US FINANCIAL MARKET
- U.S. stocks opened lower on Monday, as Russia’s military presence in Ukraine prompted investors to seek havens.
- The rising threat of war between Ukraine and Russia sent investors scurrying for relative safety on Monday, pushing stocks down sharply – the Moscow market fell 11.5% – and lifting gold to a four-month high.
- U.S. Secretary of State John Kerry is traveling to Kiev today after warning of possible sanctions against Russia. European Union foreign ministers will hold an emergency meeting today.
- The geopolitical tension comes after the S&P 500 rose 4.3% in February.
- U.S. equities are set to enter the sixth year of a bull market that started March 9, 2009. Three rounds of stimulus have helped push the S&P 500 up 175% from a 12-year low.
- Light-vehicle sales in the U.S. may have risen 0.3% in February to almost 1.2 million. The annualized rate, adjusted for seasonal trends, probably reached 15.4 million, the average of 13 analyst estimates.
- GM, Ford and Toyota — the three largest automakers by U.S. sales — each predict U.S. auto sales will top 16 million this year after growing by more than 1 million annually for the last four years. They totaled 15.6 million in 2013.
- GM’s U.S. sales slipped 1% to 222,104, beating analysts’ estimates for a 7.7% decline.
- Ford’s U.S. light-vehicle deliveries fell 6.1% to 183,349, missing the average of nine analyst estimates for a 5.3% decline.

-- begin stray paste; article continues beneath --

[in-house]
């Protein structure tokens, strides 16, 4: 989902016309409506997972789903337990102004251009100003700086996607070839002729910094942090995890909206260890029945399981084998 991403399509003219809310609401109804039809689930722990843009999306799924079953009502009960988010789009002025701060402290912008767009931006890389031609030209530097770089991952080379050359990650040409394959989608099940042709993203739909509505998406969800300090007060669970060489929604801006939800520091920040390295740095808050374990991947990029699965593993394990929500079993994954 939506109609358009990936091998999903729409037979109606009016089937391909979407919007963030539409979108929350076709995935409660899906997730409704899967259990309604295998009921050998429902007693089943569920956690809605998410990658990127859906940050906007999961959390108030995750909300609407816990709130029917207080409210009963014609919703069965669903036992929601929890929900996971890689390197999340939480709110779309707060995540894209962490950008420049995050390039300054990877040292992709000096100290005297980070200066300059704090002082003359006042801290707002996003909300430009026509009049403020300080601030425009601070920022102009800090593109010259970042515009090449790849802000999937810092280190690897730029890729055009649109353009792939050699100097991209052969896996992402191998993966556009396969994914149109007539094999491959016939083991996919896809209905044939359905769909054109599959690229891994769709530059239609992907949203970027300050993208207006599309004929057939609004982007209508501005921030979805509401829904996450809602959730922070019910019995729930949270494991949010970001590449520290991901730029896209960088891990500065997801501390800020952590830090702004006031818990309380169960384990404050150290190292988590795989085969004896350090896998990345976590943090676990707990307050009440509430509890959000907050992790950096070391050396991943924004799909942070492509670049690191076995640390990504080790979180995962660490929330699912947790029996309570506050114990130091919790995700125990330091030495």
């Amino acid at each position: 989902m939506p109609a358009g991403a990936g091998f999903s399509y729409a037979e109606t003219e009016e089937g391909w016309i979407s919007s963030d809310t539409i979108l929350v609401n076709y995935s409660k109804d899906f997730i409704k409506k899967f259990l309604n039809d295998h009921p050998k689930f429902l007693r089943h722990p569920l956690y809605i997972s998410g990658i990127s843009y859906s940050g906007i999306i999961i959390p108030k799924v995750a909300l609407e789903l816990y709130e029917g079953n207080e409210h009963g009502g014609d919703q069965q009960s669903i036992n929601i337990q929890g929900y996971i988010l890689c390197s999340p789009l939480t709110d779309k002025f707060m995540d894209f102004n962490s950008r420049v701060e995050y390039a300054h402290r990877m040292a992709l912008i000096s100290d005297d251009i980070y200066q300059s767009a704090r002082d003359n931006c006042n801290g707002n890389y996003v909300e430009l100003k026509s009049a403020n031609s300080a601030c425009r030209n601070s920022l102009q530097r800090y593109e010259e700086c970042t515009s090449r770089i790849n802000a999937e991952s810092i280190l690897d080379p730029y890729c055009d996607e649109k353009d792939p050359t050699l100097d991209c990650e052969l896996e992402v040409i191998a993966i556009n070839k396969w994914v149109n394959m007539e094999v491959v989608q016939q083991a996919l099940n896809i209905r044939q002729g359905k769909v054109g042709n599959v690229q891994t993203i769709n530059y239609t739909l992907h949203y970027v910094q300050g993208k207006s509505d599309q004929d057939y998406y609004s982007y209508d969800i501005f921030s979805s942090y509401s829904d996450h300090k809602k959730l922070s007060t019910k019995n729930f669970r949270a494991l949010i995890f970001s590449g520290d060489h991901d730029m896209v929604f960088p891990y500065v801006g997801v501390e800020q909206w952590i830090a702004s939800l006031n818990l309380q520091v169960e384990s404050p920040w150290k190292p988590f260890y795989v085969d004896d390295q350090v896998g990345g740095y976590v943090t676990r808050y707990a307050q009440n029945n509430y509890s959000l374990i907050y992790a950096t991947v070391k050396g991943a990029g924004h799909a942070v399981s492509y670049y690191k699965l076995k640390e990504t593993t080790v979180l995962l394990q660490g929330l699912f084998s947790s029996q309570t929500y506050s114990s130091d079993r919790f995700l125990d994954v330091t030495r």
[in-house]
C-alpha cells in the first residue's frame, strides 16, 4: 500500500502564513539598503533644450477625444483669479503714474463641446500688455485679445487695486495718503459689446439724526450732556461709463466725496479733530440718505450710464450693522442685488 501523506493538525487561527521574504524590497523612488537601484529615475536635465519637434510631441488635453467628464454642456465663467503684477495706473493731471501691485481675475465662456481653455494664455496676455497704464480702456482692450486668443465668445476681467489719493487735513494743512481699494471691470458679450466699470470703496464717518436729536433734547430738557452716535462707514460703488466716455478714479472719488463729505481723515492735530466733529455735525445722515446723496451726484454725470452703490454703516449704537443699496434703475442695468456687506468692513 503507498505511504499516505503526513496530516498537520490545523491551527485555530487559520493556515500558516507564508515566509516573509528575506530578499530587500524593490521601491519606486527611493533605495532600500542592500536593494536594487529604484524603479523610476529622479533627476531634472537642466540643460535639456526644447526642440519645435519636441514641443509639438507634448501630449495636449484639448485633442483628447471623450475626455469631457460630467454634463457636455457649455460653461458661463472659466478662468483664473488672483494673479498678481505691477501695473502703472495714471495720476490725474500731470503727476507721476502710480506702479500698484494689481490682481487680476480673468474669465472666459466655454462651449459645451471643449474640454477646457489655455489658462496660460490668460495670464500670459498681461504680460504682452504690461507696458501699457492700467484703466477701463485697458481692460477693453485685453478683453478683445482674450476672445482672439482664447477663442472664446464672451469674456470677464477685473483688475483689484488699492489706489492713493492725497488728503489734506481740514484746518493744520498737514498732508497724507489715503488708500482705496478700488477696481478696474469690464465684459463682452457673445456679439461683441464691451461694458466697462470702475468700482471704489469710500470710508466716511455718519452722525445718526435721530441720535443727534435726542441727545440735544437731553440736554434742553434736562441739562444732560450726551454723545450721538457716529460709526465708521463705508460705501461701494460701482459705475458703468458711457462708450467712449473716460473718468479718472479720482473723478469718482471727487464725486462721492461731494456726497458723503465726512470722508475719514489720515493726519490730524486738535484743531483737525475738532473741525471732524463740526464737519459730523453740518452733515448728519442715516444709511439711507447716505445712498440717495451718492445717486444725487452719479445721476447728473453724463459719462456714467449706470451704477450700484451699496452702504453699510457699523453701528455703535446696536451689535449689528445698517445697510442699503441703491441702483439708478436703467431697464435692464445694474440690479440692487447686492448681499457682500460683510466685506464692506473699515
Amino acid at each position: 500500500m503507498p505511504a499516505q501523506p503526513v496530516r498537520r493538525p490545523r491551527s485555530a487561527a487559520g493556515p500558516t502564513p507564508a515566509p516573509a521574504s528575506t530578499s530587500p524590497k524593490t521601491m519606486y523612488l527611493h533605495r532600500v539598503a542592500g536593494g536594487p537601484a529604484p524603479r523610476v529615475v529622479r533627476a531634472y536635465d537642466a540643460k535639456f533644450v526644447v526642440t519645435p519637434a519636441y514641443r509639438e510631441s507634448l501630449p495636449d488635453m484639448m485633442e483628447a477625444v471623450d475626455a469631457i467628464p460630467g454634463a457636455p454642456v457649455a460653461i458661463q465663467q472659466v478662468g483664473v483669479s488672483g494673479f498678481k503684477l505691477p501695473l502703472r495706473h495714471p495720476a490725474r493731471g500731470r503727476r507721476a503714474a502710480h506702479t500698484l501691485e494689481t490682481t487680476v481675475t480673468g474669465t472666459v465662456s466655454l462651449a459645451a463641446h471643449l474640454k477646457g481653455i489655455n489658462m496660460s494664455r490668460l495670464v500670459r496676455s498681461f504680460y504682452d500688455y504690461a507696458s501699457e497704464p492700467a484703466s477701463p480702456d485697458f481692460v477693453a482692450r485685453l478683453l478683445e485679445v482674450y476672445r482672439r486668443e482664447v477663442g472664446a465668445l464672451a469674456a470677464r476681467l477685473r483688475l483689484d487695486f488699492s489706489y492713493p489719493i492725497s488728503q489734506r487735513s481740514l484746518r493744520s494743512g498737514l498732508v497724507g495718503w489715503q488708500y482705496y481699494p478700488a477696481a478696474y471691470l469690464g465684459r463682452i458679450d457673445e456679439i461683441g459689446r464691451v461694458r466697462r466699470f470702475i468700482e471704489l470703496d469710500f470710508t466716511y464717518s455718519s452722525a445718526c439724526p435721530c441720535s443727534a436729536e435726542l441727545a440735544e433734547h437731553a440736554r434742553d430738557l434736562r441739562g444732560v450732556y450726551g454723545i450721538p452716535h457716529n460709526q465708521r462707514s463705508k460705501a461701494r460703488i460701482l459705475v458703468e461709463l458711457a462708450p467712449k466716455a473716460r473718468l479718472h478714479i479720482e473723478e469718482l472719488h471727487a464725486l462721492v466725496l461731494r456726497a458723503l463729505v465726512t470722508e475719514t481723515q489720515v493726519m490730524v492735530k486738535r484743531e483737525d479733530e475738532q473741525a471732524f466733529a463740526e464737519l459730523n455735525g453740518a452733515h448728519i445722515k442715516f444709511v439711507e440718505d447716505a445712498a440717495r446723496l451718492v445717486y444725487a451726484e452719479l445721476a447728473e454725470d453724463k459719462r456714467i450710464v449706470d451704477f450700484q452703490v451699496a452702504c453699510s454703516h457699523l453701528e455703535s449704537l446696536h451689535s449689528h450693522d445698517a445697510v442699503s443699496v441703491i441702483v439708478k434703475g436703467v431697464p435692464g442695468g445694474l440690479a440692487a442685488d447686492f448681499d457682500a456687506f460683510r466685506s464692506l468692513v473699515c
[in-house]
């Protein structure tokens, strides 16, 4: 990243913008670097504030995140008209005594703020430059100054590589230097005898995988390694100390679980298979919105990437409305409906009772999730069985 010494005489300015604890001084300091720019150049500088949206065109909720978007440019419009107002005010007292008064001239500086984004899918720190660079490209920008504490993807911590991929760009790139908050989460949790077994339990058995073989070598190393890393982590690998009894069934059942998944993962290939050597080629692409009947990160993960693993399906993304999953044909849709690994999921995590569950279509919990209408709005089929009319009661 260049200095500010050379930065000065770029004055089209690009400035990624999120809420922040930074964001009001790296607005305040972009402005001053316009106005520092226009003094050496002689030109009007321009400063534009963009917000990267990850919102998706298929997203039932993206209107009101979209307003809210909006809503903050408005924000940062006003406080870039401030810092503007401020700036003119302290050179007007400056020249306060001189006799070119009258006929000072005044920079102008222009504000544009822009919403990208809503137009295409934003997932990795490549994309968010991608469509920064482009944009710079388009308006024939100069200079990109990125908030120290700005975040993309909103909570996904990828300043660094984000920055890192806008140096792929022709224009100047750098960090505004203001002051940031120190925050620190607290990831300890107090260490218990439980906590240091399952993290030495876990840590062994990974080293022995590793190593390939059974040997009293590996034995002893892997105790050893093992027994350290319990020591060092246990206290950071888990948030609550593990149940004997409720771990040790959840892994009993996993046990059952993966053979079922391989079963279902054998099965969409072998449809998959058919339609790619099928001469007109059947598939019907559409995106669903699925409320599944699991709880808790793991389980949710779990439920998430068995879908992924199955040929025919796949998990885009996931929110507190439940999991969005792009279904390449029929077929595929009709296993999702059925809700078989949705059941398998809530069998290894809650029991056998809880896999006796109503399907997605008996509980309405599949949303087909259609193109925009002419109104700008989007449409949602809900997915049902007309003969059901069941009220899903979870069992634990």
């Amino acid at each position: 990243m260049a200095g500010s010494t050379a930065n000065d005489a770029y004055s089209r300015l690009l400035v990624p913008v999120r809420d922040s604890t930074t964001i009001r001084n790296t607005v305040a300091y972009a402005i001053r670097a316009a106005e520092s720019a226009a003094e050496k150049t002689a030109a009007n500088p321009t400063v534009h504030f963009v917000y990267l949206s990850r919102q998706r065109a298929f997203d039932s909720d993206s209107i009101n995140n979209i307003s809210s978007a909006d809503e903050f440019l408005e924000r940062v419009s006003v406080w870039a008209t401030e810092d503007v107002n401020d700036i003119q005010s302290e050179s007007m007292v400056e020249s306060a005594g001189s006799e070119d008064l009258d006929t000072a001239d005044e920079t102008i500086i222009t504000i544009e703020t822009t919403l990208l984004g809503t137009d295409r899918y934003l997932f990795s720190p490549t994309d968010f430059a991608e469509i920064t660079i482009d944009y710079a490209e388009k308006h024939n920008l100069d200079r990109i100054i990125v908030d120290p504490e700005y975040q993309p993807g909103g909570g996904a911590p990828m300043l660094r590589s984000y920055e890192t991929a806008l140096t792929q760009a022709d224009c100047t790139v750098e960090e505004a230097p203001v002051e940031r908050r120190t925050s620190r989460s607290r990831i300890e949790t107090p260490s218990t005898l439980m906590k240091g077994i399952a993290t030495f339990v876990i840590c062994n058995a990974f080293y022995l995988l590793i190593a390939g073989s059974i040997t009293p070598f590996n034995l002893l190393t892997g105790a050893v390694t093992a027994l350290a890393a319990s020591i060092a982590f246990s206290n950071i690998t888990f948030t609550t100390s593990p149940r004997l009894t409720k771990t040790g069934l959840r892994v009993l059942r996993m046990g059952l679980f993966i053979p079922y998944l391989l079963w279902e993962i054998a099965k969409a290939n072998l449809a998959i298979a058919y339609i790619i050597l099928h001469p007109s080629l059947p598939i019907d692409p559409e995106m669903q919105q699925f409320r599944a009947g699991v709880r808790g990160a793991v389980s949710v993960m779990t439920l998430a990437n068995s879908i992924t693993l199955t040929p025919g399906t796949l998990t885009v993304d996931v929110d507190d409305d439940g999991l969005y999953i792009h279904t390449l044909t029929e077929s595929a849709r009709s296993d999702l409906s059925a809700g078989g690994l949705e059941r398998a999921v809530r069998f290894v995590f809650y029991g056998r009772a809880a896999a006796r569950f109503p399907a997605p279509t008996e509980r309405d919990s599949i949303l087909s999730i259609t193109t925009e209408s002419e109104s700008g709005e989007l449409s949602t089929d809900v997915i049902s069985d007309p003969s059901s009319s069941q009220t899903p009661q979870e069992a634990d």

- Toyota Motor sales slid 4.3%, a bigger decline than the 2.5% drop estimated by six analysts.
- Chrysler deliveries rose 11% to 154,866 with its Jeep SUV brand increasing sales by 47%.
- Nissan’s deliveries rose 16% last month to 115,360, beating analysts’ estimates that projected a 12% gain.
- Apple said technology letting drivers use iPhones with voice commands or steering-wheel buttons will be available in vehicles as early as this year. Ferrari, Mercedes-Benz, and Volvo will show customers the CarPlay system this week. In-vehicle technology is the top selling point for 39% of car buyers.
- Goldman Sachs named Peter Oppenheimer, the CFO of Apple, as an independent director.
- FedEx is raising shipping rates by an average 3.9%, effective March 31.
- In the biggest management reshuffle at Microsoft since Satya Nadella took over as its chief executive, two top executives, Tony Bates and Tami Reller, will leave the company.
- The SEC has launched a probe into how Wall Street banks, including Goldman Sachs and Citigroup, allocate and trade corporate bonds, the Wall Street Journal reported on Friday. The SEC is examining whether banks favor big investors, leaving smaller ones at a disadvantage. The regulator has made requests about several deals, including Verizon’s $49 billion bond offering last year.
- Comcast is considering spinning off the 3 million subscribers it has offered to divest as part of its proposed $45.2 billion takeover of Time Warner Cable, into a publicly traded company, according to sources familiar with the matter.
- John C. Martin, the chief executive officer of Gilead Sciences, has become a billionaire on the prospects of a powerful new hepatitis C drug that’s attracting scrutiny from payers and activists over its $1,000 per pill price tag. Gilead’s drug, Sovaldi, was approved in December, and is among the first of a new wave of hepatitis C treatments that can cure the liver disease faster and more reliably than previous drugs. Sovaldi is expected to produce $4.2 billion in revenue this year, rising to $8.1 billion in 2015, according to the average estimate of 13 analysts surveyed by Bloomberg.